Aspirin is 'as effective as warfarin' for most heart failure patients
Warfarin users had half the
risk of having a stroke than those on aspirin, but had twice the risk of major bleeding
09:17 GMT, 3 May 2012
Aspirin could be just as good as more expensive drugs for patients with heart failure, say researchers.
In the largest trial of its, the popular painkiller was found to be as effective as warfarin for preventing a combined risk of death, stroke, and cerebral hemorrhage in heart failure patients.
For while warfarin users had half the risk of having a stroke than those on aspirin, they had twice the risk for major bleeding.
Which to take A study found aspirin and warfarin were effective in different ways
Heart failure affects 900,000 people in the UK and six million in the U.S. The condition is when the heart has trouble enough blood around the body and usually occurs when the heart muscle becomes too weak or stiff to work properly. Sufferers can experience breathlessness, tiredness and swollen legs.
The double-blind 10-year study by Columbia University Medical Center followed more than 2,000 patients in 11 countries.
Research leader Dr Shunichi Homma, said: 'Since the overall risks and benefits are
similar for aspirin and warfarin, the patient and his or her doctor are
free to choose the treatment that best meets their particular medical
'However, given the convenience and low cost of aspirin, many may
go this route.'
WHY IS ASPIRIN A WONDER DRUG
Besides acting as a painkiller aspirin acts as an anti-inflammatory
The pill thins the blood and a low daily dose of 75mg has been found to reduce the risk of clots forming in the blood.
Research suggests the benefits of taking a daily aspirin outweigh the small risk of side-effects in patients with heart disease, although a doctor should always be consulted.
A series of studies involving 200,000 patients found the pill also cut the risk of dying of cancer by 37 per cent if taken for five years.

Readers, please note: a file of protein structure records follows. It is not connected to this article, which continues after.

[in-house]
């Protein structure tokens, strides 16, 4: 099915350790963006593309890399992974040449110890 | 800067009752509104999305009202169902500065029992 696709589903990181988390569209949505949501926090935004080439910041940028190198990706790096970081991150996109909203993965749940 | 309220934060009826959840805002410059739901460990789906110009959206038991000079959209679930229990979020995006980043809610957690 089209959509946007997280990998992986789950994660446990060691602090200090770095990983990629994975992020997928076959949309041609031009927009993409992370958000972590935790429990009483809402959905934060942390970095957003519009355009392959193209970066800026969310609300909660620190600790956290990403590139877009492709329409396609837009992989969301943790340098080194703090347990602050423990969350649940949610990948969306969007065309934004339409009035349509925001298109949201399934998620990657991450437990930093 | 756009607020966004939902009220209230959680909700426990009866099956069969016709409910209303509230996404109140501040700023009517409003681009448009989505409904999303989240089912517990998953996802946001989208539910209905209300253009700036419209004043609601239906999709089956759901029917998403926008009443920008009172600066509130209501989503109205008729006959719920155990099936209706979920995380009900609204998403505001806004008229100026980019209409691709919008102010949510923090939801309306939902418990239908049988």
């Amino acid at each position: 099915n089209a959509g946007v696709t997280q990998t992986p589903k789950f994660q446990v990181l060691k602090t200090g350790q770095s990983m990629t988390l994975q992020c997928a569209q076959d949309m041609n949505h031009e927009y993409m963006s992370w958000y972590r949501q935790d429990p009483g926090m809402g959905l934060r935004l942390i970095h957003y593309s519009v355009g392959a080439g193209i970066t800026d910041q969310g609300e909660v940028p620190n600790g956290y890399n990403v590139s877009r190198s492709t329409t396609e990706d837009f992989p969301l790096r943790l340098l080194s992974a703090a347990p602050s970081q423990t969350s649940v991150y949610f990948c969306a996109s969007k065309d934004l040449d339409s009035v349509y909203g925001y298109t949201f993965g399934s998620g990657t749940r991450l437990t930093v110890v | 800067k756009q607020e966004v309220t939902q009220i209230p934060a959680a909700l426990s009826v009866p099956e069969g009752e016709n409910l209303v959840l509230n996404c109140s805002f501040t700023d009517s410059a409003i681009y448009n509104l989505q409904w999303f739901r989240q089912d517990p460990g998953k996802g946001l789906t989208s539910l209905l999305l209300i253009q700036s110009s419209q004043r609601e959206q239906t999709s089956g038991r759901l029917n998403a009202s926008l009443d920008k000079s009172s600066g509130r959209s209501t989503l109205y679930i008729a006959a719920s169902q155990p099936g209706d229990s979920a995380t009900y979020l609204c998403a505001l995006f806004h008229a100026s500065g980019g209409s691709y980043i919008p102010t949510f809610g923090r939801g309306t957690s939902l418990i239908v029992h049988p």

However, haemophiliacs and those with ulcers should not take it. Nor should children under 16 as it has been linked to an often fatal condition called Reye's syndrome.
For patients with heart failure, a
weakened heart means a greater risk for blood clots that can lead to a
stroke, which can be fatal or disabling.
Aspirin prevents clotting and
warfarin thins the blood, thus reducing the risk of stroke due to a clot
or blockage in a cerebral artery. Unlike aspirin, warfarin requires a
prescription and regular blood work to monitor clotting levels and
adjust drug dosages.
However, Dr Andrew Clark from the British Society for Heart Failure said he would continue prescribing warfarin over aspirin as a stroke was more costly to a patient than bleeding.
'I would regard a gastrointestinal haemorrhage requiring transfusion as being of less importance than a stroke, so would tend in favour of warfarin,' he told the BBC.
In the trial, 2,305 patients with normal heart rhythm were instructed
to take pills from
two bottles, labeled aspirin and warfarin; one was an active medication
while the other was a placebo. All patients took regular blood tests.
In the head-to-head comparison, the
combined risk of death, stroke, and cerebral hemorrhage was 7.47 per cent per
year for patients taking the blood-thinner warfarin, also known by its
brand name Coumadin, and 7.93 per cent per year for those taking aspirin – a
difference that is not statistically significant.
Warfarin tablets are prescribed to thin the blood
Patients taking warfarin had a stroke risk of 0.72 per cent per year compared to 1.36 per cent for aspirin. Warfarin patients also had a 1.8 per cent risk of major bleeding compared to 0.87 per cent for aspirin.
In patients followed four years or longer, there was evidence that warfarin may be more effective in preventing the combined outcome of death, stroke, and intracerebral hemorrhage. The researchers said further investigation would be needed.
Previous studies established warfarin to be superior to aspirin for preventing stroke in heart failure patients with atrial fibrillation.
The study findings have been published in the New England Journal of Medicine.